To celebrate Stephen Sondheim’s 90th birthday in March, actor and director Garrett Zuercher attended a Zoom party. The plan was to watch the original stage production of Sweeney Todd with a group of Deaf and hearing friends, but as soon as the stream began, Zuercher realized it wasn’t designed for him.
The video’s captions were bare-bones, rarely indicating which character sang what line; Sondheim’s give-and-take lyrics placed the onscreen text in a losing race, heaving in the wake of the music. For Zuercher, who is Deaf, the show was suddenly opaque—the captions only made it obvious how much he didn’t understand.
“The Deaf participants […] ended up asking our hearing friends for clarification and found ourselves saying, over and over: “Oh, that’s what THAT means?” Zuercher wrote in an email. “Oh, I always thought the other character said that!”
Zuercher’s frustration soon turned to clarity: the only way to make musical theater truly accessible, he said, is to provide visual language access. In an American Sign Language-interpreted show, Deaf actors sign without relying on the stiff constraints of captions, which can omit not just words but nuance.
Three weeks after the watch party, Zuercher—along with stage manager Miriam Rochford and actor-interpreter Kimberly Hale—called for a redo, this time presenting Sweeney Todd with an all-Deaf cast. Angela Lansbury still belted onscreen, but actors signed beside her, their expansive movements encroaching on the borders of Zoom squares. For a few hours, the two languages echoed each other, and the theater collective now known as “Deaf Broadway” took root in the reverb.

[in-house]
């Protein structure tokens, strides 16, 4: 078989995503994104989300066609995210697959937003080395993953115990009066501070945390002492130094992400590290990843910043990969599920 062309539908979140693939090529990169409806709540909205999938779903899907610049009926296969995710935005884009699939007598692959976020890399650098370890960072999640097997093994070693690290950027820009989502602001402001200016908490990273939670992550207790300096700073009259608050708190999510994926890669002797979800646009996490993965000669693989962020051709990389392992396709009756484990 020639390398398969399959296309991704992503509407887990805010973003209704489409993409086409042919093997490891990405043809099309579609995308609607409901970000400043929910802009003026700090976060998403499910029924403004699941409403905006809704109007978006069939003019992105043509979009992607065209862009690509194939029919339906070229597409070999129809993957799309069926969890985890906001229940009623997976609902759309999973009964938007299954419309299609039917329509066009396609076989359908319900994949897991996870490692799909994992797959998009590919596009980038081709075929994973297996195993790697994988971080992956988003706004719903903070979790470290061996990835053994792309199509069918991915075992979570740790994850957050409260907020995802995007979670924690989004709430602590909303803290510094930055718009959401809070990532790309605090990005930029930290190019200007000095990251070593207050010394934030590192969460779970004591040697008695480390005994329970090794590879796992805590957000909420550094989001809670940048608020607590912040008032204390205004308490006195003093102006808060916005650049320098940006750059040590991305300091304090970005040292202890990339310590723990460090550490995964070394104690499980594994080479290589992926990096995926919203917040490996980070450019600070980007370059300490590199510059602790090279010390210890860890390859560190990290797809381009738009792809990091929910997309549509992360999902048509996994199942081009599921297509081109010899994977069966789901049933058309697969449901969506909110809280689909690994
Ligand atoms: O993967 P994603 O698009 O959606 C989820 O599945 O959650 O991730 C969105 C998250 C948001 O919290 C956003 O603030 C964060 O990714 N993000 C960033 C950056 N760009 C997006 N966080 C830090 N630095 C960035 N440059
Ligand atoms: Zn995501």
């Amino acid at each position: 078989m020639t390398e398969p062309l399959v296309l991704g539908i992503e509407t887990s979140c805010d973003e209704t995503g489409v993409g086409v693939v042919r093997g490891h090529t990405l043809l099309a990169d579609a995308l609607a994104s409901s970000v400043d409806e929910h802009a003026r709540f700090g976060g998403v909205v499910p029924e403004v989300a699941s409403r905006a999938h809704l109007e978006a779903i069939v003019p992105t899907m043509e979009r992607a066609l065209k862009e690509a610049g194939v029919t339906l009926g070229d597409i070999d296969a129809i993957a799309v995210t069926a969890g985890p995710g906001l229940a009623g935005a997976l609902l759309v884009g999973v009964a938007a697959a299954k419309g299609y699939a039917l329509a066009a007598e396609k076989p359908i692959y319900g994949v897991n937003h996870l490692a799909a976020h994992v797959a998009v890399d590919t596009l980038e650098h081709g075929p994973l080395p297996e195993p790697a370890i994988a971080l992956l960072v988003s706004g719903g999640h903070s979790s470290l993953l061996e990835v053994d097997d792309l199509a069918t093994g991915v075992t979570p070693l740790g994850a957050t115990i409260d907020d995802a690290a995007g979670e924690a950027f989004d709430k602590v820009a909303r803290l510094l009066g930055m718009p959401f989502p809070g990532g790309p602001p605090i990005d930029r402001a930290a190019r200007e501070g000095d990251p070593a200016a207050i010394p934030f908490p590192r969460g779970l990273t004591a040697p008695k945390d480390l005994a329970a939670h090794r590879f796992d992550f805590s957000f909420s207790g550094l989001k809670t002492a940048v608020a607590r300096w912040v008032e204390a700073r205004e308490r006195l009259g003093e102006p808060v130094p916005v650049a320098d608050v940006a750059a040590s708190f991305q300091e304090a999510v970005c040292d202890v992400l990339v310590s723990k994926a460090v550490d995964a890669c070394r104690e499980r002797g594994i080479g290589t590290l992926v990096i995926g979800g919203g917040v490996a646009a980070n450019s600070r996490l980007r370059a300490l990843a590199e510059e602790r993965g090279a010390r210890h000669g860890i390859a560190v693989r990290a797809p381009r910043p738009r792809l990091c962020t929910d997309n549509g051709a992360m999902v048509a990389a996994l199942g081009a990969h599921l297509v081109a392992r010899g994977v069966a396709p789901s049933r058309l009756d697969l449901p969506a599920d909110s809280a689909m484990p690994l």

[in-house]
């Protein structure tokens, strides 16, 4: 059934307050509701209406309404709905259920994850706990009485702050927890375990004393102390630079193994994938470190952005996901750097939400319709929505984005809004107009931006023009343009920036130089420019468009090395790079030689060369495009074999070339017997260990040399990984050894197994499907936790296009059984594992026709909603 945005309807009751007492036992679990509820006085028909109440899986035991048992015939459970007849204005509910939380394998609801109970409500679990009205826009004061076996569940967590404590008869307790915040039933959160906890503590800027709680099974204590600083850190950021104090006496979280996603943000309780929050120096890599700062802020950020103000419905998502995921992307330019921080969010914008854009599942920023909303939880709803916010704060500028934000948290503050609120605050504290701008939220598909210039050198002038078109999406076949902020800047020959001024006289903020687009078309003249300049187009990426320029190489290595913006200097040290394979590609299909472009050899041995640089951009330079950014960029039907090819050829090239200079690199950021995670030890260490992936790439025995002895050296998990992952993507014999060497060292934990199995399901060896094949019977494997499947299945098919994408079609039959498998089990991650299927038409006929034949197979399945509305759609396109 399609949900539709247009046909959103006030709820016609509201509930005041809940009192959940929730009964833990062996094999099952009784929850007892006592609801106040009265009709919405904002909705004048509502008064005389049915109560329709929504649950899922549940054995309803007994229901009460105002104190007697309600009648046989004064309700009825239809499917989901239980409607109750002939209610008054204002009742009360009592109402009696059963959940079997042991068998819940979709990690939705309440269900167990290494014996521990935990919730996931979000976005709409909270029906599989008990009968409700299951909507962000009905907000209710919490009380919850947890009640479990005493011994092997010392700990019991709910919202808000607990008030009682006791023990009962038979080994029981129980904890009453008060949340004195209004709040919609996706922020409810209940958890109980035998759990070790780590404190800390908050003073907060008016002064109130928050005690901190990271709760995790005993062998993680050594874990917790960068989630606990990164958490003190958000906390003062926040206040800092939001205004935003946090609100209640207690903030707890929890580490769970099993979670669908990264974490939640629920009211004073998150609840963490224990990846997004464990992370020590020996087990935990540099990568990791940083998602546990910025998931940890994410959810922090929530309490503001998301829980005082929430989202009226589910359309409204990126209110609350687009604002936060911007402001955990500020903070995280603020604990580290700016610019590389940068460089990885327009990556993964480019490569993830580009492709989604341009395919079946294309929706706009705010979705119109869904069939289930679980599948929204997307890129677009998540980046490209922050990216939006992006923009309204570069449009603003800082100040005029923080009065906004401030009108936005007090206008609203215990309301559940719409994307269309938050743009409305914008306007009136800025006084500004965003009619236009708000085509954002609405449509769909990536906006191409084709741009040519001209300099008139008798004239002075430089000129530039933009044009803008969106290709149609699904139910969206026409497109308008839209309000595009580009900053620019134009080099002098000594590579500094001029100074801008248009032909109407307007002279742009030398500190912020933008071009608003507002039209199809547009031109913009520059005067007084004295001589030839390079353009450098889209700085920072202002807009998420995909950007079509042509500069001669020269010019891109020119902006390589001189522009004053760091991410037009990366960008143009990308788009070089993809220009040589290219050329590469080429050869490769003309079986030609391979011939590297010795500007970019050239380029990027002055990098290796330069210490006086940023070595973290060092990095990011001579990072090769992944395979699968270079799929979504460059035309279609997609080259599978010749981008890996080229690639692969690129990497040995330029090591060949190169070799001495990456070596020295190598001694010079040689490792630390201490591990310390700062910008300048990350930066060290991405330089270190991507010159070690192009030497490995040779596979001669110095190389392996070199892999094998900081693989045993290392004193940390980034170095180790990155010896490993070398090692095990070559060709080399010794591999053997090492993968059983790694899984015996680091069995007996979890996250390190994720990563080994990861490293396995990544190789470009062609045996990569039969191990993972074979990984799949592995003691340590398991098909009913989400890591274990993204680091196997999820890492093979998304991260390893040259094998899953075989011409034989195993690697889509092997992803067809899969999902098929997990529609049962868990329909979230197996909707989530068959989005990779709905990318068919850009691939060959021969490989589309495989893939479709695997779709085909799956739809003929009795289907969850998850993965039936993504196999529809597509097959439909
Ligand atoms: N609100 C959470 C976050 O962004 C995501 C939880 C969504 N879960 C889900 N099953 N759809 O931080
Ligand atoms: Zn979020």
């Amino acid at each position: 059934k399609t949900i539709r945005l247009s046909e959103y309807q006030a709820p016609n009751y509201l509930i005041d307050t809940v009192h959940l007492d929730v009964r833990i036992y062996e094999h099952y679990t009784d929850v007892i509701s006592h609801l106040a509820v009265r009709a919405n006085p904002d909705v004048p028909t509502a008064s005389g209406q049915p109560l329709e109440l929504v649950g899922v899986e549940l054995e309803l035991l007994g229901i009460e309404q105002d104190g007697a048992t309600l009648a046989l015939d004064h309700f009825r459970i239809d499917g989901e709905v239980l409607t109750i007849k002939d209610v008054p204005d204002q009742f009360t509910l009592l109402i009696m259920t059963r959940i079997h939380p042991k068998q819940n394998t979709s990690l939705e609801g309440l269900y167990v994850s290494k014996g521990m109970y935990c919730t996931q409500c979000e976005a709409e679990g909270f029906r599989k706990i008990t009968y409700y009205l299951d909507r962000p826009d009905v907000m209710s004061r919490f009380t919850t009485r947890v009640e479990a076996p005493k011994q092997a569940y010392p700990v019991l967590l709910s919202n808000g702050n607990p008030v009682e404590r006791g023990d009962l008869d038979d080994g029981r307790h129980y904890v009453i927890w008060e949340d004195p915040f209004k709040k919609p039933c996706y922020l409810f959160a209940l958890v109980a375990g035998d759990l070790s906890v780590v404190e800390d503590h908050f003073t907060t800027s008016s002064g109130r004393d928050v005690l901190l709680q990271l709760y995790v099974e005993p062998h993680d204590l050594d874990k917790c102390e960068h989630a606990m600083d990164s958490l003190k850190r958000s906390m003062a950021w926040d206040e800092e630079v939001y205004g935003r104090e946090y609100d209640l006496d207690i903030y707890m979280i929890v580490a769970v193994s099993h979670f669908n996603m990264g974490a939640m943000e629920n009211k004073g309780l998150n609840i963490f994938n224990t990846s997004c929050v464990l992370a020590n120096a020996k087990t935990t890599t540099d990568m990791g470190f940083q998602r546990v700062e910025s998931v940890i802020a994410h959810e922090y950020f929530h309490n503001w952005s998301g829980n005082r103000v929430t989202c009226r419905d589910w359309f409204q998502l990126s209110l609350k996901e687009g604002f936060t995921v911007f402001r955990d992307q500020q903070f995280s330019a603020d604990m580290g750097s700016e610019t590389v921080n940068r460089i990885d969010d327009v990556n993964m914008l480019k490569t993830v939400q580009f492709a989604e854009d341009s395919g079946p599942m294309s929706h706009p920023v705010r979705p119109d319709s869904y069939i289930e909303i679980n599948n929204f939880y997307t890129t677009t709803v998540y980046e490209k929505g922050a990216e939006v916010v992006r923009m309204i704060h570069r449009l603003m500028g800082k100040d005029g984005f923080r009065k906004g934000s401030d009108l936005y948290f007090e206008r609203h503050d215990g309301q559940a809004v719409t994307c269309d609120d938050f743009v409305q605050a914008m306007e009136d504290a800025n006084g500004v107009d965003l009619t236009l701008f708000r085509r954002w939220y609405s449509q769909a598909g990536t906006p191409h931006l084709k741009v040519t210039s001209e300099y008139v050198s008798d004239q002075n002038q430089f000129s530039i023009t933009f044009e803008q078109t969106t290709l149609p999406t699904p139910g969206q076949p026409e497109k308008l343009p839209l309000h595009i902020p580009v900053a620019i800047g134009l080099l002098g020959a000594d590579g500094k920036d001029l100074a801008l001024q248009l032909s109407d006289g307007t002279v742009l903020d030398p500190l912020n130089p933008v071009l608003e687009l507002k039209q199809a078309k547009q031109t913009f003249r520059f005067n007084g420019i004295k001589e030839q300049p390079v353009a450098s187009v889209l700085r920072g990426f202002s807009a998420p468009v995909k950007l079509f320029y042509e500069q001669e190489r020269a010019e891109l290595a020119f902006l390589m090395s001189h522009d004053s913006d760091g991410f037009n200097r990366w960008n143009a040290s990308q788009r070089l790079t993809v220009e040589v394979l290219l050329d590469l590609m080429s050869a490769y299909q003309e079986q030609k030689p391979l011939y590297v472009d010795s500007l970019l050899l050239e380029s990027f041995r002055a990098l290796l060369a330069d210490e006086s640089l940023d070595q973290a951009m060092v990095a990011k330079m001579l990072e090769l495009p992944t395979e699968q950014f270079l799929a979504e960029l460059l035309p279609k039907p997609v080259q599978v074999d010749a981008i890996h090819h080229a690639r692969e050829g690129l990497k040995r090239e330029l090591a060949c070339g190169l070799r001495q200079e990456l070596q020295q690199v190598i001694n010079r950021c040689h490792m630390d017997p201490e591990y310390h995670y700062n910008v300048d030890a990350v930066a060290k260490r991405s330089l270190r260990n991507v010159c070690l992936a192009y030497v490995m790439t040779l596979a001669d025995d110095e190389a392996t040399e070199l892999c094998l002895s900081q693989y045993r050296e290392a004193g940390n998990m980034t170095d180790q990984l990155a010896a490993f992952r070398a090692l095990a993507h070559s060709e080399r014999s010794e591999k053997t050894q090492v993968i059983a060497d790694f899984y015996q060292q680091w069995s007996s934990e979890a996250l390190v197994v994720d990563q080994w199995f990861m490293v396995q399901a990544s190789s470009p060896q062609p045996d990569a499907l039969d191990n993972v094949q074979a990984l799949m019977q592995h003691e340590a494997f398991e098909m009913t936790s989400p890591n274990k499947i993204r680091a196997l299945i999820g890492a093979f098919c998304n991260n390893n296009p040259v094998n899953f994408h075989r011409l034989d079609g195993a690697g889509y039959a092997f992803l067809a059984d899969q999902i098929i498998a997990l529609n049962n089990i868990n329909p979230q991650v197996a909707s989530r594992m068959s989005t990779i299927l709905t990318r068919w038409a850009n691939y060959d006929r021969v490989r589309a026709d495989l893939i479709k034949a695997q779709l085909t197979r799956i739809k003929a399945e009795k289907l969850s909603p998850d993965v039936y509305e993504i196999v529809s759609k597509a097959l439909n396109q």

In the six months since, Deaf Broadway has performed seven musicals and posted five, most directed by Zuercher; their latest, The Rocky Horror Picture Show, is currently streaming on YouTube. Each production uses Zoom recordings to interpret existing shows, often playing captioned video side-by-side as actors sign. While Deaf Broadway treads a familiar canon (taking on musicals like Into the Woods and Legally Blonde), the result is something close to unprecedented: theater “for the Deaf, by the Deaf,” Zuercher wrote.
“It’s incredibly rare to see a fully Deaf cast, especially in a musical,” Joey Caverly, a Deaf Broadway performer and Director of Artistic Sign Language (DASL), said in an interpreted conversation. “A completely, entirely Deaf cast of professional actors […] in the same room so to speak, working on a show, it doesn’t happen.”
Zuercher agreed: onstage opportunities for Deaf actors are scarce, even as visibility increases. Plays like Nina Raine’s Tribes, Craig Lucas’ I Was Most Alive With You, and the Broadway revival of Children of a Lesser God the same year included Deaf characters and themes, but they’re the exceptions that prove the underlying rule.
Meanwhile, according to Deaf Broadway performer Harold Foxx, Deaf theater professionals typically answer to hearing higher-ups—creative “independence” isn’t always financially feasible. And even when companies feature Deaf performers, many said the community can feel transient, clustered in one city for the length of a show.
In some ways, the pandemic rendered all rules irrelevant. When your stage is cyberspace, there’s no need for a middleman; instead, the collective acts as connective tissue. Their Rocky Horror is a partnership with ASL Rocky NYC, a New York-based group that produces the show twice annually. Deaf Broadway’s version features actors from not only New York, but California, Texas, even Toronto, the result of an open casting call. This cohesion wasn’t possible before COVID-19, though Rochford said the seeds of it always existed.
“The Deaf theater community is already small and strong and people know each other, but it’s like the hearing theater community: you have friends, but you don’t see them often,” Rochford said. “It’s exactly the same in the Deaf theater community, but the opportunities to work together are even more rare.”